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    I was just kidding about seeing you, I was pointing out how most of the guys on the trail are about your age. I have never came across another mountain biker at night (that I didn't set out with).

    You have listed almost everything in town (considering all of Swasey, and everything south of the dam to the river trail). Whiskeytown would be next. Awesome place to be a mountain biker

  19. #19
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    Quote Originally Posted by derekbob View Post
    I thought this thread was about how fast you can go at night, not about safety and minimum needs. Some of us are light geeks who have spent way more money on mtb lights than most people spend on bikes in a lifetime. Most people on this forum (and my trails) are on the latter side of 40 years old, so safety advice is being told to people who already know for the most part.
    ..And such it is. If one chooses to not go so fast there is likely a reason. I assume that when a question is asked, "How fast can you go when riding Single track?", that it is an invitation to discuss the pro and cons of the subject.

    That said, I can go pretty fast when I want to. Even the brightest of directional lighting though has it's limitations. I hate to be the party pooper but I hate the idea that someone might think night mountain biking is about going as fast at night as during the day. You may choose to do that but it's nice to hear about the potential dangers BEFORE making that choice. Some people are new to the sport so you never know who is going to read something and get the wrong idea ( or just a limited view point ). Nothing wrong with riding fast as long as you know what you're doing.

  20. #20
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    @derekbob

    Came across one young guy(like you) as I was bombing down Chamise. Done the Lemurian and Whiskeytown classics and LaGrange in Weaverville, but none of that at night. Our 18,000 acres of BLM north of Red Bluff is really only used during the day and that mostly by horses (grrr....) Seen a couple of lights in the distance and trucks parked down here, but those could have been guys spotlighting deer. Had fish and game chase me on the road that parallels the trail to my truck one night thinking I was a motorcyclist, had t show them my warm lights (not bad for a single speeder) but no biker face to face. I agree that we live in a great MTB'ing area!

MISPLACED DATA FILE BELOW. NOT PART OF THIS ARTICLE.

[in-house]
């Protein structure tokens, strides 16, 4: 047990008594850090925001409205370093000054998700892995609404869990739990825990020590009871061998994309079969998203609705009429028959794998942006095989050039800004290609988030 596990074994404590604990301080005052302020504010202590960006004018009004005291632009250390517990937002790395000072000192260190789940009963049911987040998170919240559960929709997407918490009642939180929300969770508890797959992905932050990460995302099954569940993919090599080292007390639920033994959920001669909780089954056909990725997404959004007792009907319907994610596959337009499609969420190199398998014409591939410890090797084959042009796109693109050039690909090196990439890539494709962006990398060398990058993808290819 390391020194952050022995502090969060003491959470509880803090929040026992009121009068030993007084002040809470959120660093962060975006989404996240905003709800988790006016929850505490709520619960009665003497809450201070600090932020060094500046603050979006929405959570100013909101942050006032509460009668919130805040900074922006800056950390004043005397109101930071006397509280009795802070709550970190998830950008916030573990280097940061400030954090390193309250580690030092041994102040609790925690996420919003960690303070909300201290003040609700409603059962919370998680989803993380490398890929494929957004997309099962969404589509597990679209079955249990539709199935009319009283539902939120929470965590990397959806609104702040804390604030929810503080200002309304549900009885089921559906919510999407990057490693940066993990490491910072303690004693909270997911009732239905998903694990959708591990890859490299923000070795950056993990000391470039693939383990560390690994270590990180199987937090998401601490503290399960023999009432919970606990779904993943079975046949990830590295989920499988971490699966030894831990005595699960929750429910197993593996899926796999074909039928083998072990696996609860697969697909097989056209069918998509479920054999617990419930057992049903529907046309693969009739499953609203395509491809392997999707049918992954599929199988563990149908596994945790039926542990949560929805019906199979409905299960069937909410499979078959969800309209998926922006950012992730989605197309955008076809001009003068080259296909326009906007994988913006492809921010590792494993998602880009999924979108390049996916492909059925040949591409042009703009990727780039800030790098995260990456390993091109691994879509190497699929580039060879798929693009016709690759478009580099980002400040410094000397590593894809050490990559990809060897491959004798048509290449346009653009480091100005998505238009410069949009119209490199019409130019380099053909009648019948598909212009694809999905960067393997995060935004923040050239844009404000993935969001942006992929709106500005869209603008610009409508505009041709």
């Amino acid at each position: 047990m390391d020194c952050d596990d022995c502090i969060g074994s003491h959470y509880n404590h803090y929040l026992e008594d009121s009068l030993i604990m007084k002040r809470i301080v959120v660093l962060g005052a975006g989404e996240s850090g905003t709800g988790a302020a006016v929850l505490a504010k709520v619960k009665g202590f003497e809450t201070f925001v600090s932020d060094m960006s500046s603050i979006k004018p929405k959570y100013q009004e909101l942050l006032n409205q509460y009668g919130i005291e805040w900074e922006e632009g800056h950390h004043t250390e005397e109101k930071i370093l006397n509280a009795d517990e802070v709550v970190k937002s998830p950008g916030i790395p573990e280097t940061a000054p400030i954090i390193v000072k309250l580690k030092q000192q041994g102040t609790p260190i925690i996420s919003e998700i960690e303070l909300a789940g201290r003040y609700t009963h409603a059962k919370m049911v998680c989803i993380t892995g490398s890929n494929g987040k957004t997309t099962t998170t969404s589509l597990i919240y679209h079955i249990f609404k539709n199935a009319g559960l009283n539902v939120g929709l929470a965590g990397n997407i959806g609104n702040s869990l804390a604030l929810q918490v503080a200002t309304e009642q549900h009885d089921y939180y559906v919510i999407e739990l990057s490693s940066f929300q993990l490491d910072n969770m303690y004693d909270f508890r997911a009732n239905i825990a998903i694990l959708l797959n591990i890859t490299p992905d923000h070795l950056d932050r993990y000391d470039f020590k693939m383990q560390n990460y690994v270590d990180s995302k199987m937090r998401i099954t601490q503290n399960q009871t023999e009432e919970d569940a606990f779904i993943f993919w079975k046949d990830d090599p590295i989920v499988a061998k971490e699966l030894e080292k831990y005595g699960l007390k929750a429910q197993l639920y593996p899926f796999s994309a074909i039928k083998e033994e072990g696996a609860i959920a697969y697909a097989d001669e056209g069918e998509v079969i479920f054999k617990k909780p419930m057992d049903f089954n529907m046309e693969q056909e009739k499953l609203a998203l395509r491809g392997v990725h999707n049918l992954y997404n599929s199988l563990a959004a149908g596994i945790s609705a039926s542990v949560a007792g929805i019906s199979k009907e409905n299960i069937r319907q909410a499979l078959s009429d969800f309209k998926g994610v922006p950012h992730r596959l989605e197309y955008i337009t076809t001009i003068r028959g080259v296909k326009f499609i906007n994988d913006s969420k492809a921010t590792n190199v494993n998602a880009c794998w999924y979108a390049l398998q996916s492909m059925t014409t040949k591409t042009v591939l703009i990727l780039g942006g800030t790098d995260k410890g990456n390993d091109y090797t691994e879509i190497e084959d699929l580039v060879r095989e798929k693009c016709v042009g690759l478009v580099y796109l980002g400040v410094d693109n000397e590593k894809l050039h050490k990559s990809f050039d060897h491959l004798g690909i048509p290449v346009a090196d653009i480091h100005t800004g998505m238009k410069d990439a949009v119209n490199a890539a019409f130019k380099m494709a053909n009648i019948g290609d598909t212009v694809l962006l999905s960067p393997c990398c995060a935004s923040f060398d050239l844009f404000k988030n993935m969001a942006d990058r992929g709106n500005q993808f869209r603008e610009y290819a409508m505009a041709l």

Sorry, should have maybe PM'd this...

  21. #21
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    I'm as fast at night as I am during the day but at night I'm smoother. At night my powerful flood beam bar light creates long shadows behind everything that isn't flat so its much easier to spot that allusive perfect line that impossible to spot with all that overhead sun light glaring down.

    Smooth deep sand is the only thing that ever catches me off guard. Because it'll look like hard sandstone but at soon as you hit it....well you better be leaning back. Riders going slower at night is common from what I've noticed in all of my 24hr races but it doesn't have to be that way if you know how to adjust what to look for when the trail is illuminated my led vs the sun.

  22. #22
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    During a recent multi-lap relay race my lap times were as fast at night as they were during the day...In fact my fastest lap was at night. Riding with ~1200 total lumens..2 Magicshine 808s.

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  23. #23
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    I suppose I shouldn't shun safety advice. I should probably attend a safety meeting (wink/nudge). Having said that, I work for a living and having a cast (or worse) would put a damper on that, so I'm careful even when I'm going as fast as I can.

  24. #24
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    I ride faster at night to stay ahead of killers. Why, I know a guy who knows a guy who found a bloody hook hanging on his seat rail when he got back to the trailhead. True story. It was ten years ago, on a night just like tonight...
    Speed solves all problems, except for those things it makes worse.

  25. #25
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    about 10x faster than during the day, until...... I get home and upload to Strava. Then it turns out I'm about 5% slower, at best. As others have noted, going fast at night feels much faster, even if it isn't.